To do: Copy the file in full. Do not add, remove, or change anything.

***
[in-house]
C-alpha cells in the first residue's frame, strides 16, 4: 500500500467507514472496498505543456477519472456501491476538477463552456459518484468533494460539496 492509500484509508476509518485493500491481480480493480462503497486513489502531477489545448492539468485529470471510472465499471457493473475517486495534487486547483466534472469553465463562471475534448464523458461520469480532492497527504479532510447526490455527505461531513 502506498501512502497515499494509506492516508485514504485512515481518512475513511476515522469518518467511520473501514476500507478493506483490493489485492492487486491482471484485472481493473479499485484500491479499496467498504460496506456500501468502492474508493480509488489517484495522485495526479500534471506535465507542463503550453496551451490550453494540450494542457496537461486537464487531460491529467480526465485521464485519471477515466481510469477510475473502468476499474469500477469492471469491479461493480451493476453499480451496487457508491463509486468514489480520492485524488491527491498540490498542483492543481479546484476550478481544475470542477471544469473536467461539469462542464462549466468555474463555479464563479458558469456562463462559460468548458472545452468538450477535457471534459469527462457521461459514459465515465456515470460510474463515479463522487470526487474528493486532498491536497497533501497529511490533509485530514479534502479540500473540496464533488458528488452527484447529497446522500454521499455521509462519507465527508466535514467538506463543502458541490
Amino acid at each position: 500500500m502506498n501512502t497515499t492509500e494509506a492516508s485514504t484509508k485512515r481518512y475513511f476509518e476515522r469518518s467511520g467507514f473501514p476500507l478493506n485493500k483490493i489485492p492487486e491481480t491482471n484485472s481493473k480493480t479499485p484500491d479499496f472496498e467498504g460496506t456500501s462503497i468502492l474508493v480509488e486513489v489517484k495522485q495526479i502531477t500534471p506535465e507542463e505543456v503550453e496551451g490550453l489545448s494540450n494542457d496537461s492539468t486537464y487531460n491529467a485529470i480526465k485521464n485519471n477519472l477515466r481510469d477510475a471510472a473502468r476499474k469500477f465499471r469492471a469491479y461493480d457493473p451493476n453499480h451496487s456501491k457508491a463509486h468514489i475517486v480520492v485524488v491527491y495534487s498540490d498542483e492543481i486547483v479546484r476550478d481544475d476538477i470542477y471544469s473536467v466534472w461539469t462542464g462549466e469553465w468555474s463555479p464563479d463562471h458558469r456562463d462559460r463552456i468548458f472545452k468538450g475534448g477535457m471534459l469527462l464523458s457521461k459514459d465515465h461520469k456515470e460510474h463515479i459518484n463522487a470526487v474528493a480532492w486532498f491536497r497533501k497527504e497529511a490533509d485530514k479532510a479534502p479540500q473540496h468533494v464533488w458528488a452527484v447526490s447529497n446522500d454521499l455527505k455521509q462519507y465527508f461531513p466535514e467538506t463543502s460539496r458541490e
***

[in-house]
C-alpha cells in the first residue's frame, strides 16, 4: 500500500467507514472496498505543456477519472456501491476538477463552456459518484468533494460539496 492509500484509508476509518485493500491481480480493480462503497486513489502531477489545448492539468485529470471510472465499471457493473475517486495534487486547483466534472469553465463562471475534448464523458461520469480532492497527504479532510447526490455527505461531513 502506498501512502497515499494509506492516508485514504485512515481518512475513511476515522469518518467511520473501514476500507478493506483490493489485492492487486491482471484485472481493473479499485484500491479499496467498504460496506456500501468502492474508493480509488489517484495522485495526479500534471506535465507542463503550453496551451490550453494540450494542457496537461486537464487531460491529467480526465485521464485519471477515466481510469477510475473502468476499474469500477469492471469491479461493480451493476453499480451496487457508491463509486468514489480520492485524488491527491498540490498542483492543481479546484476550478481544475470542477471544469473536467461539469462542464462549466468555474463555479464563479458558469456562463462559460468548458472545452468538450477535457471534459469527462457521461459514459465515465456515470460510474463515479463522487470526487474528493486532498491536497497533501497529511490533509485530514479534502479540500473540496464533488458528488452527484447529497446522500454521499455521509462519507465527508466535514467538506463543502458541490
Amino acid at each position: 500500500m502506498n501512502t497515499t492509500e494509506a492516508s485514504t484509508k485512515r481518512y475513511f476509518e476515522r469518518s467511520g467507514f473501514p476500507l478493506n485493500k483490493i489485492p492487486e491481480t491482471n484485472s481493473k480493480t479499485p484500491d479499496f472496498e467498504g460496506t456500501s462503497i468502492l474508493v480509488e486513489v489517484k495522485q495526479i502531477t500534471p506535465e507542463e505543456v503550453e496551451g490550453l489545448s494540450n494542457d496537461s492539468t486537464y487531460n491529467a485529470i480526465k485521464n485519471n477519472l477515466r481510469d477510475a471510472a473502468r476499474k469500477f465499471r469492471a469491479y461493480d457493473p451493476n453499480h451496487s456501491k457508491a463509486h468514489i475517486v480520492v485524488v491527491y495534487s498540490d498542483e492543481i486547483v479546484r476550478d481544475d476538477i470542477y471544469s473536467v466534472w461539469t462542464g462549466e469553465w468555474s463555479p464563479d463562471h458558469r456562463d462559460r463552456i468548458f472545452k468538450g475534448g477535457m471534459l469527462l464523458s457521461k459514459d465515465h461520469k456515470e460510474h463515479i459518484n463522487a470526487v474528493a480532492w486532498f491536497r497533501k497527504e497529511a490533509d485530514k479532510a479534502p479540500q473540496h468533494v464533488w458528488a452527484v447526490s447529497n446522500d454521499l455527505k455521509q462519507y465527508f461531513p466535514e467538506t463543502s460539496r458541490e